Union flag to be shown on driving licences
British driving licences are to feature the Union Jack as well as the current European Union flag under plans announced today.
Ministers said the changes meant that UK motorists will be able to 'fly the flag with pride' on the photo-card element of their licence.
The European Union flag alone has been displayed on full driving licences since photocards first came into use in July 1998.
Ministers feel that the driving licence is, alongside the passport, the single most widely used identity document in the UK and that it is an anomaly that the card is dominated by an EU flag.
They are using an upgrade to the licences - which will now include a microchip - as an opportunity to change its design.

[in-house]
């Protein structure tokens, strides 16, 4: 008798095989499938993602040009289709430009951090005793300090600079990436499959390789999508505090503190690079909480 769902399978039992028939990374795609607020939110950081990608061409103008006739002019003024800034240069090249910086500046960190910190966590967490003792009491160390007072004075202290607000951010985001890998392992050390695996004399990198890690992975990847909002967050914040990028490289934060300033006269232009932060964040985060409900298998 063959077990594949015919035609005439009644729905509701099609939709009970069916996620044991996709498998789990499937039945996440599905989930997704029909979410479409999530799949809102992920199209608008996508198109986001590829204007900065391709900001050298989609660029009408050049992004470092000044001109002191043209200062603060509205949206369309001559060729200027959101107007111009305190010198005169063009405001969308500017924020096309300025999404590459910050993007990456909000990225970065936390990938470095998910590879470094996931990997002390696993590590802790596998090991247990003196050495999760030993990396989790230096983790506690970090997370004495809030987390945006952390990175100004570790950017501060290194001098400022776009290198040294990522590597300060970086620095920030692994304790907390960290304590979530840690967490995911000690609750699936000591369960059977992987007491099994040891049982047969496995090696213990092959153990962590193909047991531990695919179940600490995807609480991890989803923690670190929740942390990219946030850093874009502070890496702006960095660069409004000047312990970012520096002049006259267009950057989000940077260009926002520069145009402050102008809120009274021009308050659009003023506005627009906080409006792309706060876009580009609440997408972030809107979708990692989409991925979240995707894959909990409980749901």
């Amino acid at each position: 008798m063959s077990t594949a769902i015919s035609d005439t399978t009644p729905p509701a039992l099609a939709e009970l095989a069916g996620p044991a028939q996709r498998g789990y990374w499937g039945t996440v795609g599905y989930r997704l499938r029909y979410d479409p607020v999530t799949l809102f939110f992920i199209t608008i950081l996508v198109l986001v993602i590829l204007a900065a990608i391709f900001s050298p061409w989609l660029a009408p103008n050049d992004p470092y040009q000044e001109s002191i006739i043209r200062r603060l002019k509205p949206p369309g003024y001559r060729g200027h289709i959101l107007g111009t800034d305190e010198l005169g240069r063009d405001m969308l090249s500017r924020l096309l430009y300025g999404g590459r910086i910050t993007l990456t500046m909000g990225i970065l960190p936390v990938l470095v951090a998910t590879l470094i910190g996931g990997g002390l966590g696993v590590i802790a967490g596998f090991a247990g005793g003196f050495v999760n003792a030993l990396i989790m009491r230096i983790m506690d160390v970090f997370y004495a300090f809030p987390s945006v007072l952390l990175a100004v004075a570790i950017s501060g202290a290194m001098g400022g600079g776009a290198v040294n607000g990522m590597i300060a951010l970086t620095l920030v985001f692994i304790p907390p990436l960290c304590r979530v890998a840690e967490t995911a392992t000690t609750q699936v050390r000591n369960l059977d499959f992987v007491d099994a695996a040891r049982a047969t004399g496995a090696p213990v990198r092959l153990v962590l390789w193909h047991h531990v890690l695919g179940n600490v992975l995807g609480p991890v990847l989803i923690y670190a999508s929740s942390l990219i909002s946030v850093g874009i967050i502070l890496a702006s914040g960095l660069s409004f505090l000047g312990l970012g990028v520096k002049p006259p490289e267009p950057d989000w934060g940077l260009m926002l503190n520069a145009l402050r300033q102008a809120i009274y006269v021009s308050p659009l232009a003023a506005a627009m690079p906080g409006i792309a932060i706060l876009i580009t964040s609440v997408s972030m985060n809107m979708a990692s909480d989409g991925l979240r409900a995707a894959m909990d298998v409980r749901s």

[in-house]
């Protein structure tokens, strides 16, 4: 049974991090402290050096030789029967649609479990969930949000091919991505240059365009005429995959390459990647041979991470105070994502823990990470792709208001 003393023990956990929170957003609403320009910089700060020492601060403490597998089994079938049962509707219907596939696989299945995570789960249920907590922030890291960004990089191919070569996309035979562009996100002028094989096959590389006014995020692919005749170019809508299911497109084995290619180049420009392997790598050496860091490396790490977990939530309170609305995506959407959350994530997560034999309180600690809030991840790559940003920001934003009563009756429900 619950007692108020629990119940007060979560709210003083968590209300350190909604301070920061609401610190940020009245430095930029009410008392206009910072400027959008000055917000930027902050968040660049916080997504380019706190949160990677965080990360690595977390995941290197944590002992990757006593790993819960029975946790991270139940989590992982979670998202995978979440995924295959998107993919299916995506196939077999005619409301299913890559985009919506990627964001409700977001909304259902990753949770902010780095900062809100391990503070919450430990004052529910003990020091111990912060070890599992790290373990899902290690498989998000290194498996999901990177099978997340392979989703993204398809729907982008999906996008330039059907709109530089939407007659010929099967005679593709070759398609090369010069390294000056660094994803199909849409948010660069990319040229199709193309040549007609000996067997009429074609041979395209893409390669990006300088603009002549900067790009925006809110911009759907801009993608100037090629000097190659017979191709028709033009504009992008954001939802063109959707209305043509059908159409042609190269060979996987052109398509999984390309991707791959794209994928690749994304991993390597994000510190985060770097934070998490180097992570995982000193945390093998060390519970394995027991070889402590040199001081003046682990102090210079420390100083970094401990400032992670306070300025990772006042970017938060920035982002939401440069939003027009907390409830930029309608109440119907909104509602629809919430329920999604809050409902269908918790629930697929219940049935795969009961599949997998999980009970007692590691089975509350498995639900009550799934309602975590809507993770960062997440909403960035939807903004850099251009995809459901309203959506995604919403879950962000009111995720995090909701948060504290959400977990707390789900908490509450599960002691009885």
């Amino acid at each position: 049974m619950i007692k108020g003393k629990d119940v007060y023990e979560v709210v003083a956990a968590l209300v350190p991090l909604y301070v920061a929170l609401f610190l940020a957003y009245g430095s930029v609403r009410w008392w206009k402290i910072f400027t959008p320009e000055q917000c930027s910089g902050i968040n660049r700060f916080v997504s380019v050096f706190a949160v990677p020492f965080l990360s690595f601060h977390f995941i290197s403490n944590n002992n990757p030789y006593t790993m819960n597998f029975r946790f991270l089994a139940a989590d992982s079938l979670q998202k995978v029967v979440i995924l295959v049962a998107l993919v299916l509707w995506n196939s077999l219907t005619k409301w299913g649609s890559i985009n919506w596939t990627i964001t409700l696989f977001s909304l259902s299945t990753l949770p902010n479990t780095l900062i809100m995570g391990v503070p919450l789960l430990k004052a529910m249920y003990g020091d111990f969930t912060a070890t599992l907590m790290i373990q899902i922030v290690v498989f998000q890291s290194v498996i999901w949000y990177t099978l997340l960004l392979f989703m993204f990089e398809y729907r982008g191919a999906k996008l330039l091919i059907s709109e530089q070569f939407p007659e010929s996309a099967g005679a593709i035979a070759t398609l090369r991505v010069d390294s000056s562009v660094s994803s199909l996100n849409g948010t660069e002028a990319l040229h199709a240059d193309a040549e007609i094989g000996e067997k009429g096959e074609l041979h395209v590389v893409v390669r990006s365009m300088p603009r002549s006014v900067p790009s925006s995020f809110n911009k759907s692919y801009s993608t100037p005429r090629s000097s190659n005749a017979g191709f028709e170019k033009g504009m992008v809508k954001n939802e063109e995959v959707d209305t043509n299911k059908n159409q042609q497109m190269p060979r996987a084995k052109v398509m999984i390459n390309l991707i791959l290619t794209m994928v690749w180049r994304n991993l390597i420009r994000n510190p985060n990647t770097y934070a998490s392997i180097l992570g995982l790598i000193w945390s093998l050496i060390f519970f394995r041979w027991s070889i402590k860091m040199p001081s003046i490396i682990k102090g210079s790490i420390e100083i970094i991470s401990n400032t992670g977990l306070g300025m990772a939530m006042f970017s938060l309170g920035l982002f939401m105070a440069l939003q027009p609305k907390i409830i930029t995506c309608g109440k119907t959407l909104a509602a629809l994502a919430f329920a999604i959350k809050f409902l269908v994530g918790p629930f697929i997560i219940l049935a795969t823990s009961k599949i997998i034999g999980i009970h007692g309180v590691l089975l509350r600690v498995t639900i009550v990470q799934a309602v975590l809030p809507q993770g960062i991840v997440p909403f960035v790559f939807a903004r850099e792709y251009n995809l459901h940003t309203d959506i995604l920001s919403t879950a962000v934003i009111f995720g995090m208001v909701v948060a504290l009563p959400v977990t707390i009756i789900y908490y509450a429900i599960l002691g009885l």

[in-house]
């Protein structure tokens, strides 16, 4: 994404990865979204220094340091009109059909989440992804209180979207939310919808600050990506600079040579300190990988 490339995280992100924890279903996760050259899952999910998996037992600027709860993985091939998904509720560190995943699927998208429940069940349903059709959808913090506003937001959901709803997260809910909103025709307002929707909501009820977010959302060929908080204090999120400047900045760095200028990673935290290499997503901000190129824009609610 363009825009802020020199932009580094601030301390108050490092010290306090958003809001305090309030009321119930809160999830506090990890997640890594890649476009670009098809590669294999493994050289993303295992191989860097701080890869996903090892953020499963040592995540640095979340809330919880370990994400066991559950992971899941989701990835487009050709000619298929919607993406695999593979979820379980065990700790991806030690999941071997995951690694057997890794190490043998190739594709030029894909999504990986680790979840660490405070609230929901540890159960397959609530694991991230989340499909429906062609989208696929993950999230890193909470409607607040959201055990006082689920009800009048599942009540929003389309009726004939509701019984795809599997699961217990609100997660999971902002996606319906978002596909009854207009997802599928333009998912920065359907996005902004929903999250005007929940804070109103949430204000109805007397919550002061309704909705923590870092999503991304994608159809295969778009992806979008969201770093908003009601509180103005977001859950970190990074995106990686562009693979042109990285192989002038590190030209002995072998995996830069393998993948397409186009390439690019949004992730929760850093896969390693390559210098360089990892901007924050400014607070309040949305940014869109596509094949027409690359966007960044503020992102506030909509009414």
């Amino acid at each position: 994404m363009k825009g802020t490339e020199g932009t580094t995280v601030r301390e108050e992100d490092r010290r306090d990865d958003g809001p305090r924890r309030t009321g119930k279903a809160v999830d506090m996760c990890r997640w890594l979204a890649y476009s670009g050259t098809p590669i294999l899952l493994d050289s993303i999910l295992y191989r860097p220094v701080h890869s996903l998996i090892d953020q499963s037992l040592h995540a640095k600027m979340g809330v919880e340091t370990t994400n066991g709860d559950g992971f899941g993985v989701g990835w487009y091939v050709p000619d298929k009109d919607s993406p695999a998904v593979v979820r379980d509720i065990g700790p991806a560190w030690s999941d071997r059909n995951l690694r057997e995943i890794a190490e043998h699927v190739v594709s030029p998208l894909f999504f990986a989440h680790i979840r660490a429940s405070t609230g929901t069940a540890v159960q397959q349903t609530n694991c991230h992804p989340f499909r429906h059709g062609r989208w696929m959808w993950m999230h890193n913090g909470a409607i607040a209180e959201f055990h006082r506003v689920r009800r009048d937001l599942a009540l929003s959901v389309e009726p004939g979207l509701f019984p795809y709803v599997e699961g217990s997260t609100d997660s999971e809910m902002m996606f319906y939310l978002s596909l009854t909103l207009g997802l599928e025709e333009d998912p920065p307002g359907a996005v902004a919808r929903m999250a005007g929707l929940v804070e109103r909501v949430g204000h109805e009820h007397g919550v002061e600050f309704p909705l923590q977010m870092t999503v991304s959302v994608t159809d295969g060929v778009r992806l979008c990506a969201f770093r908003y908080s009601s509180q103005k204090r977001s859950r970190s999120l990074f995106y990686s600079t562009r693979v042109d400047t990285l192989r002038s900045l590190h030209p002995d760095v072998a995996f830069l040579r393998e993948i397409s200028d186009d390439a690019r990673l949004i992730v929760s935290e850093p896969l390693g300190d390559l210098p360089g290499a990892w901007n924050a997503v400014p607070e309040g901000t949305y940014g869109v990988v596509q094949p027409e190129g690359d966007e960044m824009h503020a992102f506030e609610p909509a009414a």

An EU directive passed in 2006 requires the EU flag to be on the driving licence as part of the single market, but permits other symbols to be on the card.
The inclusion of union flags on licences is 'one of a number of improvements being made for motorists'.
On 25 October this year, the DVLA announced a dramatic drop in licence fees for those who apply online.
In the interests of reducing unnecessary red tape, since October 1 this year the paper tax disc is no more and motorists can pay their vehicle tax by direct debit.
From June 8 next year the paper counterpart of the photocard licence will no longer be required.
The DVLA has also introduced a service to allow the public to check the most up to date information on their driving record.
No Comments posted yet